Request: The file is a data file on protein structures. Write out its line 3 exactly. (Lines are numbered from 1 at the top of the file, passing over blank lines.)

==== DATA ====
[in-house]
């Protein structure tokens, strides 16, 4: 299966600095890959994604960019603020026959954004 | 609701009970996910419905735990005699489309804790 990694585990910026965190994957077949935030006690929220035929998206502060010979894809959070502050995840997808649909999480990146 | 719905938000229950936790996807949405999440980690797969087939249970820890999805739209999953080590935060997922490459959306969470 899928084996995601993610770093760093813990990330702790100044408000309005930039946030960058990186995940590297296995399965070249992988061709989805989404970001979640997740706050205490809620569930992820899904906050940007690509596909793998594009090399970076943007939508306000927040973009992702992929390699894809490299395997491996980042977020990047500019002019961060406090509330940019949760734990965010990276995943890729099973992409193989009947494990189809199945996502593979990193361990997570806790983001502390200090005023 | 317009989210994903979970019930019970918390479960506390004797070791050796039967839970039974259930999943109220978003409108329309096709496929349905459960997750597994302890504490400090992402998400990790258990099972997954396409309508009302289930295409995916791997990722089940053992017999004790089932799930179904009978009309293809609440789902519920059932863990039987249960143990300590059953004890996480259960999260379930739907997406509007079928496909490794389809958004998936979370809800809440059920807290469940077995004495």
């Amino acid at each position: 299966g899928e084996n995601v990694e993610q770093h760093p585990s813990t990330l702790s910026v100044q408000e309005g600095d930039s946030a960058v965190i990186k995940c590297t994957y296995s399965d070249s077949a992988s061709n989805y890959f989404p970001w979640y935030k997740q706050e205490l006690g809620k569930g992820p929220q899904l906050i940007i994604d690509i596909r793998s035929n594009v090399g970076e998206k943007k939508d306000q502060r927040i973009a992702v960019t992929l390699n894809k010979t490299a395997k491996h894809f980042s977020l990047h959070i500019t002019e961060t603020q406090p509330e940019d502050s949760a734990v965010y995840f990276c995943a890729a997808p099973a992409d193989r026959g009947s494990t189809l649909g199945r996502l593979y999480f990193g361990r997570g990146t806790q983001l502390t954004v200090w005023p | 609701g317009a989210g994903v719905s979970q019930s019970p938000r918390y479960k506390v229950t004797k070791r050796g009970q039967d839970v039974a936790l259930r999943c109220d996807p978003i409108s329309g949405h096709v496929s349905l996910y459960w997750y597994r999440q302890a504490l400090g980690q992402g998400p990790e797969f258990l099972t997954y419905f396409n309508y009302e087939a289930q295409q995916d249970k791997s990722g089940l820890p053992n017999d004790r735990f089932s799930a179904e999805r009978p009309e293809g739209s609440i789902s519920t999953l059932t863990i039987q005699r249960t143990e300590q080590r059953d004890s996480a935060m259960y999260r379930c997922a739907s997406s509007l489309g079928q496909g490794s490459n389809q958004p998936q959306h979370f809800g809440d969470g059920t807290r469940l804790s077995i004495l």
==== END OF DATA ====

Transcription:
């Amino acid at each position: 299966g899928e084996n995601v990694e993610q770093h760093p585990s813990t990330l702790s910026v100044q408000e309005g600095d930039s946030a960058v965190i990186k995940c590297t994957y296995s399965d070249s077949a992988s061709n989805y890959f989404p970001w979640y935030k997740q706050e205490l006690g809620k569930g992820p929220q899904l906050i940007i994604d690509i596909r793998s035929n594009v090399g970076e998206k943007k939508d306000q502060r927040i973009a992702v960019t992929l390699n894809k010979t490299a395997k491996h894809f980042s977020l990047h959070i500019t002019e961060t603020q406090p509330e940019d502050s949760a734990v965010y995840f990276c995943a890729a997808p099973a992409d193989r026959g009947s494990t189809l649909g199945r996502l593979y999480f990193g361990r997570g990146t806790q983001l502390t954004v200090w005023p | 609701g317009a989210g994903v719905s979970q019930s019970p938000r918390y479960k506390v229950t004797k070791r050796g009970q039967d839970v039974a936790l259930r999943c109220d996807p978003i409108s329309g949405h096709v496929s349905l996910y459960w997750y597994r999440q302890a504490l400090g980690q992402g998400p990790e797969f258990l099972t997954y419905f396409n309508y009302e087939a289930q295409q995916d249970k791997s990722g089940l820890p053992n017999d004790r735990f089932s799930a179904e999805r009978p009309e293809g739209s609440i789902s519920t999953l059932t863990i039987q005699r249960t143990e300590q080590r059953d004890s996480a935060m259960y999260r379930c997922a739907s997406s509007l489309g079928q496909g490794s490459n389809q958004p998936q959306h979370f809800g809440d969470g059920t807290r469940l804790s077995i004495l």